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  • Author or Editor: Nicoletta Anzalone x
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Matthew J. Kuhn, Piero Picozzi, Joseph A. Maldjian, Ilona M. Schmalfuss, Kenneth R. Maravilla, Brian C. Bowen, Franz J. Wippold II, Val M. Runge, Michael V. Knopp, Leo J. Wolansky, Lars Gustafsson, Marco Essig and Nicoletta Anzalone

Object

The goal in this article was to compare 0.1 mmol/kg doses of gadobenate dimeglumine (Gd-BOPTA) and gadopentetate dimeglumine, also known as gadolinium diethylenetriamine pentaacetic acid (Gd-DTPA), for enhanced magnetic resonance (MR) imaging of intraaxial brain tumors.

Methods

Eighty-four patients with either intraaxial glioma (47 patients) or metastasis (37 patients) underwent two MR imaging examinations at 1.5 tesla, one with Gd-BOPTA as the contrast agent and the other with Gd-DTPA. The interval between fully randomized contrast medium administrations was 2 to 7 days. The T1-weighted spin echo and T2-weighted fast spin echo images were acquired before administration of contrast agents and T1-weighted spin echo images were obtained after the agents were administered. Acquisition parameters and postinjection acquisition times were identical for the two examinations in each patient. Three experienced readers working in a fully blinded fashion independently evaluated all images for degree and quality of available information (lesion contrast enhancement, lesion border delineation, definition of disease extent, visualization of the lesion's internal structures, global diagnostic preference) and quantitative enhancement (that is, the extent of lesion enhancement after contrast agent administration compared with that seen before its administration [hereafter referred to as percent enhancement], lesion/brain ratio, and contrast/noise ratio). Differences were tested with the Wilcoxon signed-rank test. Reader agreement was assessed using kappa statistics.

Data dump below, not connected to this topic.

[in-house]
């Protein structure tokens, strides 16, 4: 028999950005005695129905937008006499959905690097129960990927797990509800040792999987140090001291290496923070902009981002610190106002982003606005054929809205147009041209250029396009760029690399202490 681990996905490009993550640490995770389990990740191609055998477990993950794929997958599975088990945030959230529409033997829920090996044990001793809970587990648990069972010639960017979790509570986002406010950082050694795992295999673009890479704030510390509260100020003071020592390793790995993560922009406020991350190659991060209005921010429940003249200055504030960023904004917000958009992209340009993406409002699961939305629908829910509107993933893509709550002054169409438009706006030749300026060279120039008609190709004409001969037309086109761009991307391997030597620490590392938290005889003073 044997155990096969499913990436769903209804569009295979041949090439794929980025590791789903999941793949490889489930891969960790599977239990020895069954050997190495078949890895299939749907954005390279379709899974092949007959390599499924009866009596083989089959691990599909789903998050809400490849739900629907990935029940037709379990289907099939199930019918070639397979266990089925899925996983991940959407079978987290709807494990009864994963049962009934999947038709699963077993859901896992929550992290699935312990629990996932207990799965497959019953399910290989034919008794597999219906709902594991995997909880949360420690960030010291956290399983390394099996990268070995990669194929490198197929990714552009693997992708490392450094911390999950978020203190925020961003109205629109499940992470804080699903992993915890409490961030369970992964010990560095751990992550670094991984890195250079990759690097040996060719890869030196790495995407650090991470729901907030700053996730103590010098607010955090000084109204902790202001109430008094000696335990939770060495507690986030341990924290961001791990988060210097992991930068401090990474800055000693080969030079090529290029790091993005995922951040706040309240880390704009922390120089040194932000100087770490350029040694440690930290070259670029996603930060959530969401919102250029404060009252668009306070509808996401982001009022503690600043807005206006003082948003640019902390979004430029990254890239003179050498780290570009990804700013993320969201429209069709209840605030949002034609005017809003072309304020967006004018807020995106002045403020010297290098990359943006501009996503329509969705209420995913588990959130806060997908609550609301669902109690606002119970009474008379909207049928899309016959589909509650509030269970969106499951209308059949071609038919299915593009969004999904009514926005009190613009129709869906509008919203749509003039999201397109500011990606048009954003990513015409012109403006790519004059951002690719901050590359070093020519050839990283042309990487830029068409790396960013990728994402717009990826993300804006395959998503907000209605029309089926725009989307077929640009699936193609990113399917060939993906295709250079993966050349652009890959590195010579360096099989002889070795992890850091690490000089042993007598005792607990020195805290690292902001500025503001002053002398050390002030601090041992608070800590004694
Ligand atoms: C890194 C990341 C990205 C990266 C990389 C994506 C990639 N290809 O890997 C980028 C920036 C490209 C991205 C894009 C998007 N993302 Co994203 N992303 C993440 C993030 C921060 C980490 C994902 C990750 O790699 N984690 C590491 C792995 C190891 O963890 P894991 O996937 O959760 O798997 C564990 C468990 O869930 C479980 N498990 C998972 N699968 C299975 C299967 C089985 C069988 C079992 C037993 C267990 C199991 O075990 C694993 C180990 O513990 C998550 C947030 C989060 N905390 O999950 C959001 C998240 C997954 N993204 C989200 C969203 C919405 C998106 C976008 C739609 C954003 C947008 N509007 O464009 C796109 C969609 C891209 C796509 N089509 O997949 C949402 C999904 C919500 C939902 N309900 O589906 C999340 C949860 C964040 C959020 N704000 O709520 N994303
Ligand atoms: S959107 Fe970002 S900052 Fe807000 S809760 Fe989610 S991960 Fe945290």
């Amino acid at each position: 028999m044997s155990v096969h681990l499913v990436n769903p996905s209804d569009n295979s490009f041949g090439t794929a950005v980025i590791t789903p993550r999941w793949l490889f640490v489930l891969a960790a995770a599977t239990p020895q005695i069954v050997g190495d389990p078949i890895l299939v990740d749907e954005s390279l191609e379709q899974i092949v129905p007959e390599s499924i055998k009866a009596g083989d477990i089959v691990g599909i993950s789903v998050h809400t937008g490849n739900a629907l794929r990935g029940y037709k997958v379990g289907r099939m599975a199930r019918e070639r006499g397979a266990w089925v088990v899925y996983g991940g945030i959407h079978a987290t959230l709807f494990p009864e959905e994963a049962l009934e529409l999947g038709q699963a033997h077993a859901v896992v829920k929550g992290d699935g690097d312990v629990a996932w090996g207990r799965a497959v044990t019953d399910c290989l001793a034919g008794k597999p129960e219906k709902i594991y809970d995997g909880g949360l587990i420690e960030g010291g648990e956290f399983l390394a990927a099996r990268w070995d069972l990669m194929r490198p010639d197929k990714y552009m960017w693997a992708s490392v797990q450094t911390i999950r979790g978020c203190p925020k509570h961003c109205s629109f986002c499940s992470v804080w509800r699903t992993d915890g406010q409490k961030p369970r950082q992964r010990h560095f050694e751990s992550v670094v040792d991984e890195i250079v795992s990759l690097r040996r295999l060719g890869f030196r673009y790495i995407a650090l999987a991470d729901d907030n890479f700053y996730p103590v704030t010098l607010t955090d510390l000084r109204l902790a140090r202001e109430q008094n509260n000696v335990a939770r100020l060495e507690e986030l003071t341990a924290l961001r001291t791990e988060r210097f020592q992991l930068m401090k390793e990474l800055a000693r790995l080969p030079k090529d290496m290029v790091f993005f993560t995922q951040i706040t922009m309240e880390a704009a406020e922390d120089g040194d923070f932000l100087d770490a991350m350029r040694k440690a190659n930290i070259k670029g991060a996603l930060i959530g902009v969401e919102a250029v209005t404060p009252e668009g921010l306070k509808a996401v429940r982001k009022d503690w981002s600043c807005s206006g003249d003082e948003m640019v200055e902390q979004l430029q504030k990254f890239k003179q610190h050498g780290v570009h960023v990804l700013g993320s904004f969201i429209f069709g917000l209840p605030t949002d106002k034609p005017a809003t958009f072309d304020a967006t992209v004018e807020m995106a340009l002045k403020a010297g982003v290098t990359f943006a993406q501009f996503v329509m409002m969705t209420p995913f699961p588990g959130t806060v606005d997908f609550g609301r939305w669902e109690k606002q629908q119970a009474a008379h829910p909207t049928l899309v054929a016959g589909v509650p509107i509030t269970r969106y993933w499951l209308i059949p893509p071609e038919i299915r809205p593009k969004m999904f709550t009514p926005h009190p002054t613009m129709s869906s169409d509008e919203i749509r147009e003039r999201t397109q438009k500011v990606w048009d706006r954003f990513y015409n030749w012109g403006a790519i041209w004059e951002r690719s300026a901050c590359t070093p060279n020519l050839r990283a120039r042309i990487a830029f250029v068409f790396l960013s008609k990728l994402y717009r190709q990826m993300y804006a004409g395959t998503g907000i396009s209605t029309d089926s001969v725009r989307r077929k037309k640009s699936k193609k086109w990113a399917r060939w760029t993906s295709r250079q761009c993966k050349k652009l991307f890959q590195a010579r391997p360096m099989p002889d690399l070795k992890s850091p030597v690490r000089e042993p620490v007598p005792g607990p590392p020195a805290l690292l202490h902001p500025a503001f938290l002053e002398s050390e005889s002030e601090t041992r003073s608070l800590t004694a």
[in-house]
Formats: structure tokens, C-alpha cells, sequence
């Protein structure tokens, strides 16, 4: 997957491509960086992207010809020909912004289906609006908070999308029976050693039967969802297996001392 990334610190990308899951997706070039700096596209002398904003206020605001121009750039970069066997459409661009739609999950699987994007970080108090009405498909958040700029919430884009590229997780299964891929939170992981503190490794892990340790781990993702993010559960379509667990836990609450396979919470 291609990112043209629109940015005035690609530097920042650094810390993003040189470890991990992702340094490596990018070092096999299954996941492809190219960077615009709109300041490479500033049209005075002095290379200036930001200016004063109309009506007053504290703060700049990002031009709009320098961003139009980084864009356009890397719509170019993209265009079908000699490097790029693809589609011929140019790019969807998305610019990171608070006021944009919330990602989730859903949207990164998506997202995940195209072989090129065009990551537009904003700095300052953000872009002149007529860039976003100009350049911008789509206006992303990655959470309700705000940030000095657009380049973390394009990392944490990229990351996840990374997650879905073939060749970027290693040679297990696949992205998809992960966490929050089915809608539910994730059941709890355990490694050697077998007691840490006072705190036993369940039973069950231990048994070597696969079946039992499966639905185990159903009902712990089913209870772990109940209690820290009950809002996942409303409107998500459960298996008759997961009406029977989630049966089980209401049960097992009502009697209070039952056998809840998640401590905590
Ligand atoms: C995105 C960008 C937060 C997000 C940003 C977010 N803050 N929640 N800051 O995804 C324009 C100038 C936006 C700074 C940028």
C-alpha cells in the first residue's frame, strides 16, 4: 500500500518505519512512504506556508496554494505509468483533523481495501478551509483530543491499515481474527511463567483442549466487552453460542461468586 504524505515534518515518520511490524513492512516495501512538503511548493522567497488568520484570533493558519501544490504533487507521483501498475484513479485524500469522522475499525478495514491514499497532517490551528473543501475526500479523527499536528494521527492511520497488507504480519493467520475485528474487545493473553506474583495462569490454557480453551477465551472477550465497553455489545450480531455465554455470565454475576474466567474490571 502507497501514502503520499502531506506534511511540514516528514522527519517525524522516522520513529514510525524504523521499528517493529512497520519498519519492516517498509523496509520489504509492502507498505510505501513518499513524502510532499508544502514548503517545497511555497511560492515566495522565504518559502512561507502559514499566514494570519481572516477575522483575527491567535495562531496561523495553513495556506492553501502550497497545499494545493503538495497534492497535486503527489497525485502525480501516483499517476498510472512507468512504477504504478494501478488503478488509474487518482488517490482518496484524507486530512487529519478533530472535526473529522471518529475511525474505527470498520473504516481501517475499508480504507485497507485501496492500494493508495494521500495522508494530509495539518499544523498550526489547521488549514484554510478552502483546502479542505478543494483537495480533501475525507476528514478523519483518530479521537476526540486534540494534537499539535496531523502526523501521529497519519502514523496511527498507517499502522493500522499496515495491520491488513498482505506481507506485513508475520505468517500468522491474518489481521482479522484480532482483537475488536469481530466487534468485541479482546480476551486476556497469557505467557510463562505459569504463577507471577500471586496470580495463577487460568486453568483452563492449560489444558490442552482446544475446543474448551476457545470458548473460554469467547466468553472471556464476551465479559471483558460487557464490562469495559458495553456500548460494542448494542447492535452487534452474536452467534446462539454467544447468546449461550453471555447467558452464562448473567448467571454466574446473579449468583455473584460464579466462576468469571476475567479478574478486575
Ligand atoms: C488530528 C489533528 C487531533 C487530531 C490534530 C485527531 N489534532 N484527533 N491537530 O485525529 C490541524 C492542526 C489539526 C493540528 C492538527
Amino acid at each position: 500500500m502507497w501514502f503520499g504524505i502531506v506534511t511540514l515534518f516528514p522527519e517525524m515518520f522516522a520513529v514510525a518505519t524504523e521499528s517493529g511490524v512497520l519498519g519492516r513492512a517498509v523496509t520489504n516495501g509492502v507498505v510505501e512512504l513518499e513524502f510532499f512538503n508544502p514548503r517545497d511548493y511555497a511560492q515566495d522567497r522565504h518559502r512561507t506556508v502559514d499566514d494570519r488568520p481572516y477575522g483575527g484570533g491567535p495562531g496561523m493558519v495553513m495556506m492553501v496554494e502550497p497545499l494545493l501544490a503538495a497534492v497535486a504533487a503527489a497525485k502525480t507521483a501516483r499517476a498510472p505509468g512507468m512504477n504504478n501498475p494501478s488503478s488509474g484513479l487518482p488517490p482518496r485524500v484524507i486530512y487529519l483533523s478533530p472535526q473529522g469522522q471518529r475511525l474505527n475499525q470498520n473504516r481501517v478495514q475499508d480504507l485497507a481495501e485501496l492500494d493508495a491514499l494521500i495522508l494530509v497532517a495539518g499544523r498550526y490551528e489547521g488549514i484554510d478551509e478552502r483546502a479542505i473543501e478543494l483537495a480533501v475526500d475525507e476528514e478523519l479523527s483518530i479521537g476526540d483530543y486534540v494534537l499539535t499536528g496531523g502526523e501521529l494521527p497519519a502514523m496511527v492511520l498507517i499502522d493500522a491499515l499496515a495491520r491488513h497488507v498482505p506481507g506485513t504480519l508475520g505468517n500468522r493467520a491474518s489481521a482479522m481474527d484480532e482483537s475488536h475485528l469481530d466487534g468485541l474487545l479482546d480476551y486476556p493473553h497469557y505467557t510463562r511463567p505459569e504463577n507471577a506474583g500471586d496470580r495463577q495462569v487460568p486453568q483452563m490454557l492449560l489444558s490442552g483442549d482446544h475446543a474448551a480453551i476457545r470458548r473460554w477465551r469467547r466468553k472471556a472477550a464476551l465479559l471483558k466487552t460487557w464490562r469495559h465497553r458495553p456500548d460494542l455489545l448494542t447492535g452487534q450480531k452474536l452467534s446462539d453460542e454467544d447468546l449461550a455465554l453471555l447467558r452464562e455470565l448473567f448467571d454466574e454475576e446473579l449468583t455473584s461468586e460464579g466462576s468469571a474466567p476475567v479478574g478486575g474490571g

Significantly better diagnostic information/imaging performance (p < 0.0001, all readers) was obtained with Gd-BOPTA for all visualization end points. Global preference for images obtained with Gd-BOPTA was expressed for 42 (50%), 52 (61.9%), and 56 (66.7%) of 84 patients (readers 1, 2, and 3, respectively) compared with images obtained with Gd-DTPA contrast in four (4.8%), six (7.1%), and three (3.6%) of 84 patients. Similar differences were noted for all other visualization end points. Significantly greater quantitative contrast enhancement (p < 0.04) was noted after administration of Gd-BOPTA. Reader agreement was good (κ > 0.4).

Conclusions

Lesion visualization, delineation, definition, and contrast enhancement are significantly better after administration of 0.1 mmol/kg Gd-BOPTA, potentially allowing better surgical planning and follow up and improved disease management.